Manipal woke up to a plethora of WhatsApp forwards, post flooding their Facebook walls as the morning dawned to the International Women’s Day (IWD) 2018, a day honouring the various achievements- social, economic, political and cultural- that women have achieved. People also witnessed Google’s tribute to women living all over the world, who reached out to 12 female artists and through their visuals, shared their personal stories. These 12 inspiring stories has been translated to over 80 languages for a wider audience.
However, even as we honour and wish our female companions and co-workers, what really is important is, do we really need a particular day in the year to commemorate the opposite gender? The entire day is marred by scrolling through such content on Facebook, or seeing countless story updates on WhatsApp, Instagram or even Snapchat for that matter. It almost feels as if we do it as an obligation, and we really don’t mean it. Sure, the importance of women in the society cannot be neither neglected or undermined, but if we really honour and respect them, then why restrict the admiration for a particular day? Why do we have to overdo it on one fateful day in March? Companies seize this opportunity by offering various schemes and plans exclusively for women. This severely damages the little essence this day holds. Can’t they leave a single day without living with their incentives to generate profits?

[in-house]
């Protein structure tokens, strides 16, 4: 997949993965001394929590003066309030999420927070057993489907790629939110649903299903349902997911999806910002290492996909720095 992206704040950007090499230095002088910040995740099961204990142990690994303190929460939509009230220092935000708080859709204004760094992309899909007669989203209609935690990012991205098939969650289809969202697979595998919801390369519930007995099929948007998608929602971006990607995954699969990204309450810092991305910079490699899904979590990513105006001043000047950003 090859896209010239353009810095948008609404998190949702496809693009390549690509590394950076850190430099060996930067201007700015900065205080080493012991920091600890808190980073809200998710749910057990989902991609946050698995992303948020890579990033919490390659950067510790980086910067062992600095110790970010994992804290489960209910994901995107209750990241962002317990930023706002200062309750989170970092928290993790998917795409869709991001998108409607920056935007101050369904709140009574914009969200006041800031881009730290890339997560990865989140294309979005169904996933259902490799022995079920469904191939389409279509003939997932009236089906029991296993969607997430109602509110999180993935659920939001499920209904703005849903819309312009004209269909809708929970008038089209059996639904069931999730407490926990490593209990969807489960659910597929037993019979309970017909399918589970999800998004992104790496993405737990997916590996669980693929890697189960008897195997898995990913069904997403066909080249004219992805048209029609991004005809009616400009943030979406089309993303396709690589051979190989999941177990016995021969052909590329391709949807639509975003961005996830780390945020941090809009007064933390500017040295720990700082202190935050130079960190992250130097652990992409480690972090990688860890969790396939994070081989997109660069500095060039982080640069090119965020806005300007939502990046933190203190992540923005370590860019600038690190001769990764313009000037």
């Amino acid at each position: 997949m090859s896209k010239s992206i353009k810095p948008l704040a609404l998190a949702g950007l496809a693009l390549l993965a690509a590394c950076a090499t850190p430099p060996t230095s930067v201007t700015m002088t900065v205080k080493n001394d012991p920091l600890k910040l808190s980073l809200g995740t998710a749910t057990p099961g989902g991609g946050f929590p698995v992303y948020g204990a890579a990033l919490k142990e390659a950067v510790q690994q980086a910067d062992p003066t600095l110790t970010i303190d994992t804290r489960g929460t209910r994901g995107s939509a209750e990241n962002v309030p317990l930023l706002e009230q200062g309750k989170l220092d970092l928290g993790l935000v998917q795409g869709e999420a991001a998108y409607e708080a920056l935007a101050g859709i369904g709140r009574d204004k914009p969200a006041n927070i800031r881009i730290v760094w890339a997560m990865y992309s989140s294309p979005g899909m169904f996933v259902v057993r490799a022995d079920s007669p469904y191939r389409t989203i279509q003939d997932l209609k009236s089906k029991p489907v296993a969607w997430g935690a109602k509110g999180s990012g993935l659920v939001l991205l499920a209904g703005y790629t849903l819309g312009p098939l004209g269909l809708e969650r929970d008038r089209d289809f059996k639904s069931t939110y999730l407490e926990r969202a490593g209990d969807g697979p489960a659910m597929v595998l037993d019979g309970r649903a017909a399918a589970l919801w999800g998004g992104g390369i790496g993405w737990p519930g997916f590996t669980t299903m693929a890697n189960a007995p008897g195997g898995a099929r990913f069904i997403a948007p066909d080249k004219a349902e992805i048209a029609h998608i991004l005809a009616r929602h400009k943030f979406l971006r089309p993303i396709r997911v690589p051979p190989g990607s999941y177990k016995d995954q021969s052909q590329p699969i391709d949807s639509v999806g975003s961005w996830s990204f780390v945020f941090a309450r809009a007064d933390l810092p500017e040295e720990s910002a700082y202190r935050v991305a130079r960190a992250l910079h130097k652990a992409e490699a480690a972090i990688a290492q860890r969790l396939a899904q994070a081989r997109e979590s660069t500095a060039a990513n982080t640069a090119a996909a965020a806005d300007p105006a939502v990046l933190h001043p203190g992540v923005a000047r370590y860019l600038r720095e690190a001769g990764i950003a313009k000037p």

Manipal is no exception to this scenario. While the various colleges and institutes affiliated to the University promote this event through its function and programmes, it more or less feels like an attempt to make-up for the ongoing instances of cat-calling and eve-teasing. How are the female students supposed to celebrate or accept any appreciation or admiration for them on this day when there is no assurance of their safety tomorrow or the day after? Be it being called by different disrespectful and objectionable names or being followed on the streets, women have to go through anything and everything. It is saddening to see this happen in a place like Manipal, mostly inhabited by students, should be a liberal and open society.
Honestly, why do we need men to give women their rights? Isn’t that where we see inequality and gender discrimination the most? Who are we to give them their rights? When men are given a voice for women, when men are used as a megaphone for women, it hurts. Why can’t men just let women speak for themselves? The worst part is that we only have questions, not answers.
A Happy Women’s Day, maybe?